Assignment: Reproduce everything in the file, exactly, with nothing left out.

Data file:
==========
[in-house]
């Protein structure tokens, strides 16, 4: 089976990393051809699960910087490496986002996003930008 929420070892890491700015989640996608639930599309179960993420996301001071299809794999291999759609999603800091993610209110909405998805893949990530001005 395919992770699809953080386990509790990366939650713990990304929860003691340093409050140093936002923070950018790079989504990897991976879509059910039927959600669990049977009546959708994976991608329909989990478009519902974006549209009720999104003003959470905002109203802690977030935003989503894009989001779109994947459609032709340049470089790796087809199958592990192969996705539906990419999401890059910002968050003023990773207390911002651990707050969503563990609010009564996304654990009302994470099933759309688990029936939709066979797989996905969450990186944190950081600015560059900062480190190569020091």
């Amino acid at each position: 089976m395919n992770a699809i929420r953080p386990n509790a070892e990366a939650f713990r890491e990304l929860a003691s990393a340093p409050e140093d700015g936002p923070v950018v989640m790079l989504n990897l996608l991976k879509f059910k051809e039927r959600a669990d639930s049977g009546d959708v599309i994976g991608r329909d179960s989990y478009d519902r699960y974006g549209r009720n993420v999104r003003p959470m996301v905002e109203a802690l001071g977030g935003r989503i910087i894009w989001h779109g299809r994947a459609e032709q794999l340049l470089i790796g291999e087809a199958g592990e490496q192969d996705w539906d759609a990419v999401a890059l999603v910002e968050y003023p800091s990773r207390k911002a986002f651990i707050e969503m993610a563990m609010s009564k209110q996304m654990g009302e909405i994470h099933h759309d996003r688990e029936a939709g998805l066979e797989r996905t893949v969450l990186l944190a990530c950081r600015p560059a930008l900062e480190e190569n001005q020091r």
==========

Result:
[in-house]
């Protein structure tokens, strides 16, 4: 089976990393051809699960910087490496986002996003930008 929420070892890491700015989640996608639930599309179960993420996301001071299809794999291999759609999603800091993610209110909405998805893949990530001005 395919992770699809953080386990509790990366939650713990990304929860003691340093409050140093936002923070950018790079989504990897991976879509059910039927959600669990049977009546959708994976991608329909989990478009519902974006549209009720999104003003959470905002109203802690977030935003989503894009989001779109994947459609032709340049470089790796087809199958592990192969996705539906990419999401890059910002968050003023990773207390911002651990707050969503563990609010009564996304654990009302994470099933759309688990029936939709066979797989996905969450990186944190950081600015560059900062480190190569020091």
């Amino acid at each position: 089976m395919n992770a699809i929420r953080p386990n509790a070892e990366a939650f713990r890491e990304l929860a003691s990393a340093p409050e140093d700015g936002p923070v950018v989640m790079l989504n990897l996608l991976k879509f059910k051809e039927r959600a669990d639930s049977g009546d959708v599309i994976g991608r329909d179960s989990y478009d519902r699960y974006g549209r009720n993420v999104r003003p959470m996301v905002e109203a802690l001071g977030g935003r989503i910087i894009w989001h779109g299809r994947a459609e032709q794999l340049l470089i790796g291999e087809a199958g592990e490496q192969d996705w539906d759609a990419v999401a890059l999603v910002e968050y003023p800091s990773r207390k911002a986002f651990i707050e969503m993610a563990m609010s009564k209110q996304m654990g009302e909405i994470h099933h759309d996003r688990e029936a939709g998805l066979e797989r996905t893949v969450l990186l944190a990530c950081r600015p560059a930008l900062e480190e190569n001005q020091r």